For the past several years, payment processors and independent sales organizations (ISOs) have seldom received good news about Operation Choke Point—the moniker used to describe the pursuit of the payments industry by agencies such as the Federal Trade Commission (FTC) and the Consumer Financial Protection Bureau (CFPB), for the untoward acts of the merchants the industry serves.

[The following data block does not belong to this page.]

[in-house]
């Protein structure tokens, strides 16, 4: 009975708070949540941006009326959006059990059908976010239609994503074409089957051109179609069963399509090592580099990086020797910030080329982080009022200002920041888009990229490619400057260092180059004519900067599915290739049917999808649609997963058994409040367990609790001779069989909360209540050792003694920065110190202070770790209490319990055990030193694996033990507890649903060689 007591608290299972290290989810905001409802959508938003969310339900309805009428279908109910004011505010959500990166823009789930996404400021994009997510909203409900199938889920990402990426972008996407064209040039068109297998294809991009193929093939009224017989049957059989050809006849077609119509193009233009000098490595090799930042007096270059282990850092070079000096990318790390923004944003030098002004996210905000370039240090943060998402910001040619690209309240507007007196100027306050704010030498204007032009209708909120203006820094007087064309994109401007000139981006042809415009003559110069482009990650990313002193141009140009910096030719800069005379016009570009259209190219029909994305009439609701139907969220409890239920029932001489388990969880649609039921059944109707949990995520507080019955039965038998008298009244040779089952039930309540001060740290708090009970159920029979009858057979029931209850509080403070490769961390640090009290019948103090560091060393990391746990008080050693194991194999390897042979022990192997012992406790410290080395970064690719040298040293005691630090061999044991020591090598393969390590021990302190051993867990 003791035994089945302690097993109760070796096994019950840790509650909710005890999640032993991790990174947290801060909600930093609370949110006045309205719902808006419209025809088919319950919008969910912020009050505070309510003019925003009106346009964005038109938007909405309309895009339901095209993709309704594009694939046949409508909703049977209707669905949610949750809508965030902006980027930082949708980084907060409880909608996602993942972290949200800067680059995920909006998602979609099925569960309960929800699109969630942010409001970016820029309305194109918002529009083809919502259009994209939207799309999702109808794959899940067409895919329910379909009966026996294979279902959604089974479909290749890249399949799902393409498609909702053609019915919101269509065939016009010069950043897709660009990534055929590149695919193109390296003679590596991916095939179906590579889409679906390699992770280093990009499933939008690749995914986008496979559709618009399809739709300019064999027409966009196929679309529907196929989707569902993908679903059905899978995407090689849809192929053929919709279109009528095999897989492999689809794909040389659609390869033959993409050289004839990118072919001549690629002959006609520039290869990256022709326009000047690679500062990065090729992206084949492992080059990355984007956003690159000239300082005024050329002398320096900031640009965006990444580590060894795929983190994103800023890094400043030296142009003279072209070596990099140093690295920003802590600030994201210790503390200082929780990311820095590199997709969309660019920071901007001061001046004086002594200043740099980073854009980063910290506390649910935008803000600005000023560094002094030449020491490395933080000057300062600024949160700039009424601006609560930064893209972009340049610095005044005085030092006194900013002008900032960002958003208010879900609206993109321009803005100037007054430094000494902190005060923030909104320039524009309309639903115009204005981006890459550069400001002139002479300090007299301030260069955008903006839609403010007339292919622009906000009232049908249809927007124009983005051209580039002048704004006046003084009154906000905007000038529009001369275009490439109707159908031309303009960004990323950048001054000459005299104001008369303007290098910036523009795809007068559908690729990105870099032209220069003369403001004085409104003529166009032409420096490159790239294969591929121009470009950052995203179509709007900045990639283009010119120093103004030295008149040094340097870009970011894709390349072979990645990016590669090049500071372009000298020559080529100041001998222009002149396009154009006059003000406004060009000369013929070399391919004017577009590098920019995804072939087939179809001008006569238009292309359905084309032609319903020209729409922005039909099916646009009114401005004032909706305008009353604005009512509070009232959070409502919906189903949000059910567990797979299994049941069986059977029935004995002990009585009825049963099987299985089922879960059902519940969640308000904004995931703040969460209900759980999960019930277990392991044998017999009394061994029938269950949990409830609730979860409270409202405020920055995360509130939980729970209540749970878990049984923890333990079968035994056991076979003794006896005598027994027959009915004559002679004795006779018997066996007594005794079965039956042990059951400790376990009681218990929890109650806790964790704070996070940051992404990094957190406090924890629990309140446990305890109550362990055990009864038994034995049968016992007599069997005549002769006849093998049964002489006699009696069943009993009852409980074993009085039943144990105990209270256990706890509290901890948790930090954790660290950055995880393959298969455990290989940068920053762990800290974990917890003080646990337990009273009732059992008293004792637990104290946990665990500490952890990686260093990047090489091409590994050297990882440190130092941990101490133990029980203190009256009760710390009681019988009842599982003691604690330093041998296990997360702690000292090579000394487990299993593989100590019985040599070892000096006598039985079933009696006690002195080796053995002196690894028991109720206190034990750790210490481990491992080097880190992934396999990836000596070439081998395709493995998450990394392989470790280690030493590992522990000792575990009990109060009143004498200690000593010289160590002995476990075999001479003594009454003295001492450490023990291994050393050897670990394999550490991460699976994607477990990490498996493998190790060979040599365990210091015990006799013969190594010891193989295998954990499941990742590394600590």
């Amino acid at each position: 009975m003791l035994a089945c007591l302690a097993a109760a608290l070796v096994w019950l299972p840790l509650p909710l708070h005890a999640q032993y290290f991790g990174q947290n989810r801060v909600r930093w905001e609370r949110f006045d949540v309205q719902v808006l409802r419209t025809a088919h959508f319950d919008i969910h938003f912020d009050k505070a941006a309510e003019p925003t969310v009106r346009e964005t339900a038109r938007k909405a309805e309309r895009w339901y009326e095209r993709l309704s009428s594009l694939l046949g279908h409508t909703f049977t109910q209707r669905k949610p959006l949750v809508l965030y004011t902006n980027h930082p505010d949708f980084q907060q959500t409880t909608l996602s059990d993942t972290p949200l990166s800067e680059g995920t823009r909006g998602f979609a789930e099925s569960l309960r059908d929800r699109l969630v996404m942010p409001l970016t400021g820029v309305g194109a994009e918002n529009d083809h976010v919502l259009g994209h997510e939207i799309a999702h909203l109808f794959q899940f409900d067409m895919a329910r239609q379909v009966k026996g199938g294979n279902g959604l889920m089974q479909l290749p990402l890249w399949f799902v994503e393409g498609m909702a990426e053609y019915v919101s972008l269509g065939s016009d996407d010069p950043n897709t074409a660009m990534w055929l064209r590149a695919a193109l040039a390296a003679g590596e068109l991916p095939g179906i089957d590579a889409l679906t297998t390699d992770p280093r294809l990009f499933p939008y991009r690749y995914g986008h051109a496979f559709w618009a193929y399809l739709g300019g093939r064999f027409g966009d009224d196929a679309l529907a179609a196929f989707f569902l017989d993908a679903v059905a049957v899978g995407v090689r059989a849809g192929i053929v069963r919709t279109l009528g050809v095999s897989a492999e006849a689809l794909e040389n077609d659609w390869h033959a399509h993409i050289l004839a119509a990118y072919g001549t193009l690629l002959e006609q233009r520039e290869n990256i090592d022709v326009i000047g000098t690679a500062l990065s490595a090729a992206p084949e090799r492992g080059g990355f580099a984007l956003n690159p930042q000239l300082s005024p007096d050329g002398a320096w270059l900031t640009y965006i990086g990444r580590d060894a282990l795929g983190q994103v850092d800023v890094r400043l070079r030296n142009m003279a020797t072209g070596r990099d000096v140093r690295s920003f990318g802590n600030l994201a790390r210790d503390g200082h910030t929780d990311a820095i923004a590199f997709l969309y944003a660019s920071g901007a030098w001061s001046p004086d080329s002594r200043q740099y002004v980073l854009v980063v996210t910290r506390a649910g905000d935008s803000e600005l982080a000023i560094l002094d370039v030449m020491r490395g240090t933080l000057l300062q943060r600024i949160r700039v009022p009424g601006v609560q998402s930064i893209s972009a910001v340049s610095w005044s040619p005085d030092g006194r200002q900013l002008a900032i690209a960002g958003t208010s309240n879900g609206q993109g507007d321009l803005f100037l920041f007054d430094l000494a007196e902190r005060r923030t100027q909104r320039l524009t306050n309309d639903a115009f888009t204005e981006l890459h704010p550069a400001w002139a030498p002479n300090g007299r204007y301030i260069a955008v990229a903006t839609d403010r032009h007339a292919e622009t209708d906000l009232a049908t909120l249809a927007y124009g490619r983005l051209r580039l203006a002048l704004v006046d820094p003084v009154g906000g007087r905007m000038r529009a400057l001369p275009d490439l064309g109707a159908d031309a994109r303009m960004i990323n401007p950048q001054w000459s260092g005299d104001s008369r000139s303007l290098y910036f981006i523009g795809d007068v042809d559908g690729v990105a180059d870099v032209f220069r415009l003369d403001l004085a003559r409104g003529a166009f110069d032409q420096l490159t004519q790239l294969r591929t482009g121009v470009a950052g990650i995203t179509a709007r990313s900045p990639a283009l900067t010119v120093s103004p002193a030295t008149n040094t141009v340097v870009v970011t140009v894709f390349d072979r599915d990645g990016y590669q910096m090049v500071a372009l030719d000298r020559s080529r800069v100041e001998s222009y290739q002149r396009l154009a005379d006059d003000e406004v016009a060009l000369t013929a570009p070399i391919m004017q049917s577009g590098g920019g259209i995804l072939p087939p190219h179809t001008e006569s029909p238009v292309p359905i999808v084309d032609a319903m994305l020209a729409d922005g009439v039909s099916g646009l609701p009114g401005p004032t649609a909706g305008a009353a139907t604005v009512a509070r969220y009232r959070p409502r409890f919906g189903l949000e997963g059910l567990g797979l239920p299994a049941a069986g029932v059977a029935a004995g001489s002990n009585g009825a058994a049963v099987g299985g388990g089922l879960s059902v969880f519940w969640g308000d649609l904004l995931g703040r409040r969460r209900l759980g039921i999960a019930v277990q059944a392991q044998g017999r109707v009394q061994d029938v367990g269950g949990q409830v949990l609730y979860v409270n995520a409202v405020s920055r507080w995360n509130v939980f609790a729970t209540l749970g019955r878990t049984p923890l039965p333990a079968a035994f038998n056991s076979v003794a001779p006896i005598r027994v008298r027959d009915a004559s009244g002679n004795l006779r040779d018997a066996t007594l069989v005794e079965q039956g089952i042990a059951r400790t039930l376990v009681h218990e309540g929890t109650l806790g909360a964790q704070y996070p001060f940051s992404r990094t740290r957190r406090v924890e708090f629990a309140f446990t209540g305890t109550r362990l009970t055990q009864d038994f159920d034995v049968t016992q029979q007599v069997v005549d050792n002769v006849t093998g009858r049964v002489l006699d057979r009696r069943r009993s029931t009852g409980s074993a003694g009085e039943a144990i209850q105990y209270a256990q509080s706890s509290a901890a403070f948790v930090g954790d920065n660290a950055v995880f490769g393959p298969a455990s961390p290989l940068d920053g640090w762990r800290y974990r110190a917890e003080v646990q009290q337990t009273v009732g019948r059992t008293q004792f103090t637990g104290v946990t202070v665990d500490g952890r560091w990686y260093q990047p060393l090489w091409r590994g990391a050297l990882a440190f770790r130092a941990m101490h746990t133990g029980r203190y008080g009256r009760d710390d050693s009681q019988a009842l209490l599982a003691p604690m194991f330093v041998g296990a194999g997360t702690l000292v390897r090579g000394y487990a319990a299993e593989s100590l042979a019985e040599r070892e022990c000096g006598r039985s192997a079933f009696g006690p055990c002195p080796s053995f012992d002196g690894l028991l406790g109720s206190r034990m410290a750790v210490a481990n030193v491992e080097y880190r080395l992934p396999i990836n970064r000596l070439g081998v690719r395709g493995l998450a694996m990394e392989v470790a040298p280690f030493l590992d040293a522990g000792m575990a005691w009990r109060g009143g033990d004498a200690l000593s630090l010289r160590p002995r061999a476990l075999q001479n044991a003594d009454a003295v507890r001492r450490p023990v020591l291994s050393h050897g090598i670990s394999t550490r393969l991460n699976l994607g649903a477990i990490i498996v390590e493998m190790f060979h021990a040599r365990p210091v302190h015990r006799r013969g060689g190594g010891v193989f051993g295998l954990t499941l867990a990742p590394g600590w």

The arc of enforcement actions seemed to be accelerating—a trajectory of more litigation and the pursuit of increasingly draconian remedies. Indeed, processors and ISOs went from being sources of information for government actors pursuing businesses engaged in consumer fraud to targets themselves. The FTC and the CFPB began to seek contempt sanctions against processors that allowed their contractually established reserve funds to be used to satisfy consumer chargebacks, claiming that those processor dollars were subject to freezes imposed on the target merchant's assets. Then the government began naming processors and ISOs (along with individual principals) as defendants in cases alleging unfair and deceptive practices against merchant codefendants, with the government seeking to hold them liable, not just for the revenues associated with "bad apple" merchants, but for the entirety of the consumer harm perpetrated by their merchant customers.